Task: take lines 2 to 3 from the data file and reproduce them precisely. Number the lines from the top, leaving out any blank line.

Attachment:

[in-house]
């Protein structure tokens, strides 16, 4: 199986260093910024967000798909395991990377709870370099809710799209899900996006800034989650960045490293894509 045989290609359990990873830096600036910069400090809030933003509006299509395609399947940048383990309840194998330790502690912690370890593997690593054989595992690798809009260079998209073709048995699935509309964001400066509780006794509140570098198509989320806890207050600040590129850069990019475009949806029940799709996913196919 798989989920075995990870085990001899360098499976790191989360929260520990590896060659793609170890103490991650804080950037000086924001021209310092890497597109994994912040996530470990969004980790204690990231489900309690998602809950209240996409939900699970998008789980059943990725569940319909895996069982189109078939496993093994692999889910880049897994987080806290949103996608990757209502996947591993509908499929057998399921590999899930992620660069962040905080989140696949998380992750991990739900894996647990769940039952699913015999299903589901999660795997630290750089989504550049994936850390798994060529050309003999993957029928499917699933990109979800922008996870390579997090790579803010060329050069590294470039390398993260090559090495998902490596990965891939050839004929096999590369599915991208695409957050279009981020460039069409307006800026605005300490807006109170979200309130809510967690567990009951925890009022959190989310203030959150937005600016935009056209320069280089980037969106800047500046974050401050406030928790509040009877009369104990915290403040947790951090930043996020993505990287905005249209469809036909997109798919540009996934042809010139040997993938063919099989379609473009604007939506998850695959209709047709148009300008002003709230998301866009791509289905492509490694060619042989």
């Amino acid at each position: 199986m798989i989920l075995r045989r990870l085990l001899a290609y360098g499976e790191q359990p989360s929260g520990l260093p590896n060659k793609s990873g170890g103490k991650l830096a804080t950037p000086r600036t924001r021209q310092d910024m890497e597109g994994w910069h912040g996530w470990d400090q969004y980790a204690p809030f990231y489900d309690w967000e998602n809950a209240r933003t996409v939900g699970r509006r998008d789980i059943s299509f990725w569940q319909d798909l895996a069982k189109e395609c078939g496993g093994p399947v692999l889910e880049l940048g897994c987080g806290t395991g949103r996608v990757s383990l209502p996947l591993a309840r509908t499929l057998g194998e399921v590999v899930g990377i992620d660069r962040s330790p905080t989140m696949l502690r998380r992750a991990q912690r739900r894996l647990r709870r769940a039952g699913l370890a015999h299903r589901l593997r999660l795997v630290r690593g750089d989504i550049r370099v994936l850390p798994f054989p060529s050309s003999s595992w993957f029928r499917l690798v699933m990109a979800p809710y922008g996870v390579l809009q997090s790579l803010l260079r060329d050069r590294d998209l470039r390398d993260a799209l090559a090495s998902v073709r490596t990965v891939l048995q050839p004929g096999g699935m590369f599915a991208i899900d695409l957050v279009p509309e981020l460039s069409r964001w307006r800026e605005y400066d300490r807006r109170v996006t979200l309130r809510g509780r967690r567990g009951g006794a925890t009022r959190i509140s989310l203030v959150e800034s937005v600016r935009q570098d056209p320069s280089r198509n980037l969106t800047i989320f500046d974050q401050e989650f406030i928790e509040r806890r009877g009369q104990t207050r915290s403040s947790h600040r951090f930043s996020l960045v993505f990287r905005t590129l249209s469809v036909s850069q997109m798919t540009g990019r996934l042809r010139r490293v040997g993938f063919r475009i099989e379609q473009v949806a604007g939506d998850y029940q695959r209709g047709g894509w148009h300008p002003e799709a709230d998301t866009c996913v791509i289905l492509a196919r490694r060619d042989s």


């Protein structure tokens, strides 16, 4: 199986260093910024967000798909395991990377709870370099809710799209899900996006800034989650960045490293894509 045989290609359990990873830096600036910069400090809030933003509006299509395609399947940048383990309840194998330790502690912690370890593997690593054989595992690798809009260079998209073709048995699935509309964001400066509780006794509140570098198509989320806890207050600040590129850069990019475009949806029940799709996913196919 798989989920075995990870085990001899360098499976790191989360929260520990590896060659793609170890103490991650804080950037000086924001021209310092890497597109994994912040996530470990969004980790204690990231489900309690998602809950209240996409939900699970998008789980059943990725569940319909895996069982189109078939496993093994692999889910880049897994987080806290949103996608990757209502996947591993509908499929057998399921590999899930992620660069962040905080989140696949998380992750991990739900894996647990769940039952699913015999299903589901999660795997630290750089989504550049994936850390798994060529050309003999993957029928499917699933990109979800922008996870390579997090790579803010060329050069590294470039390398993260090559090495998902490596990965891939050839004929096999590369599915991208695409957050279009981020460039069409307006800026605005300490807006109170979200309130809510967690567990009951925890009022959190989310203030959150937005600016935009056209320069280089980037969106800047500046974050401050406030928790509040009877009369104990915290403040947790951090930043996020993505990287905005249209469809036909997109798919540009996934042809010139040997993938063919099989379609473009604007939506998850695959209709047709148009300008002003709230998301866009791509289905492509490694060619042989």
């Amino acid at each position: 199986m798989i989920l075995r045989r990870l085990l001899a290609y360098g499976e790191q359990p989360s929260g520990l260093p590896n060659k793609s990873g170890g103490k991650l830096a804080t950037p000086r600036t924001r021209q310092d910024m890497e597109g994994w910069h912040g996530w470990d400090q969004y980790a204690p809030f990231y489900d309690w967000e998602n809950a209240r933003t996409v939900g699970r509006r998008d789980i059943s299509f990725w569940q319909d798909l895996a069982k189109e395609c078939g496993g093994p399947v692999l889910e880049l940048g897994c987080g806290t395991g949103r996608v990757s383990l209502p996947l591993a309840r509908t499929l057998g194998e399921v590999v899930g990377i992620d660069r962040s330790p905080t989140m696949l502690r998380r992750a991990q912690r739900r894996l647990r709870r769940a039952g699913l370890a015999h299903r589901l593997r999660l795997v630290r690593g750089d989504i550049r370099v994936l850390p798994f054989p060529s050309s003999s595992w993957f029928r499917l690798v699933m990109a979800p809710y922008g996870v390579l809009q997090s790579l803010l260079r060329d050069r590294d998209l470039r390398d993260a799209l090559a090495s998902v073709r490596t990965v891939l048995q050839p004929g096999g699935m590369f599915a991208i899900d695409l957050v279009p509309e981020l460039s069409r964001w307006r800026e605005y400066d300490r807006r109170v996006t979200l309130r809510g509780r967690r567990g009951g006794a925890t009022r959190i509140s989310l203030v959150e800034s937005v600016r935009q570098d056209p320069s280089r198509n980037l969106t800047i989320f500046d974050q401050e989650f406030i928790e509040r806890r009877g009369q104990t207050r915290s403040s947790h600040r951090f930043s996020l960045v993505f990287r905005t590129l249209s469809v036909s850069q997109m798919t540009g990019r996934l042809r010139r490293v040997g993938f063919r475009i099989e379609q473009v949806a604007g939506d998850y029940q695959r209709g047709g894509w148009h300008p002003e799709a709230d998301t866009c996913v791509i289905l492509a196919r490694r060619d042989s």